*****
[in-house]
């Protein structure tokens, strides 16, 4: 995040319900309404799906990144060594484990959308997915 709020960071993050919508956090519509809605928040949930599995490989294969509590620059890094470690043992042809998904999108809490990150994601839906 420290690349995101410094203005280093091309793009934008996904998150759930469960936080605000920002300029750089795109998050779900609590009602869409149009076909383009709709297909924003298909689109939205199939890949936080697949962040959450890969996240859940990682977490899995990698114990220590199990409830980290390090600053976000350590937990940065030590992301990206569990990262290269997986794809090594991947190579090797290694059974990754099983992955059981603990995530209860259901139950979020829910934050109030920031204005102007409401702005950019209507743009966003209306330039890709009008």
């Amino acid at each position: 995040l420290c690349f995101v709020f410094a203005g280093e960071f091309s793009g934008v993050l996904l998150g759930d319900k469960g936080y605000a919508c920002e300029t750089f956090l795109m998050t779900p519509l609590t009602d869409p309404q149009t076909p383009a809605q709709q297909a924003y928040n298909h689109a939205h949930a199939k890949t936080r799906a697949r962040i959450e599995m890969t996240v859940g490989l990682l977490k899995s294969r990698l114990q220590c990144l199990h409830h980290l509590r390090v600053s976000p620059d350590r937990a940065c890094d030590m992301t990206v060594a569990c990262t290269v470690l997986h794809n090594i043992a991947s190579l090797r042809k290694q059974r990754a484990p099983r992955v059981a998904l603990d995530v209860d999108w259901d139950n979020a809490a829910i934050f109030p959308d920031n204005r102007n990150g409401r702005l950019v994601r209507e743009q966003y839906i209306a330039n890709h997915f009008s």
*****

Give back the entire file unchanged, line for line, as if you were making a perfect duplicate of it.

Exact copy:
[in-house]
């Protein structure tokens, strides 16, 4: 995040319900309404799906990144060594484990959308997915 709020960071993050919508956090519509809605928040949930599995490989294969509590620059890094470690043992042809998904999108809490990150994601839906 420290690349995101410094203005280093091309793009934008996904998150759930469960936080605000920002300029750089795109998050779900609590009602869409149009076909383009709709297909924003298909689109939205199939890949936080697949962040959450890969996240859940990682977490899995990698114990220590199990409830980290390090600053976000350590937990940065030590992301990206569990990262290269997986794809090594991947190579090797290694059974990754099983992955059981603990995530209860259901139950979020829910934050109030920031204005102007409401702005950019209507743009966003209306330039890709009008």
């Amino acid at each position: 995040l420290c690349f995101v709020f410094a203005g280093e960071f091309s793009g934008v993050l996904l998150g759930d319900k469960g936080y605000a919508c920002e300029t750089f956090l795109m998050t779900p519509l609590t009602d869409p309404q149009t076909p383009a809605q709709q297909a924003y928040n298909h689109a939205h949930a199939k890949t936080r799906a697949r962040i959450e599995m890969t996240v859940g490989l990682l977490k899995s294969r990698l114990q220590c990144l199990h409830h980290l509590r390090v600053s976000p620059d350590r937990a940065c890094d030590m992301t990206v060594a569990c990262t290269v470690l997986h794809n090594i043992a991947s190579l090797r042809k290694q059974r990754a484990p099983r992955v059981a998904l603990d995530v209860d999108w259901d139950n979020a809490a829910i934050f109030p959308d920031n204005r102007n990150g409401r702005l950019v994601r209507e743009q966003y839906i209306a330039n890709h997915f009008s």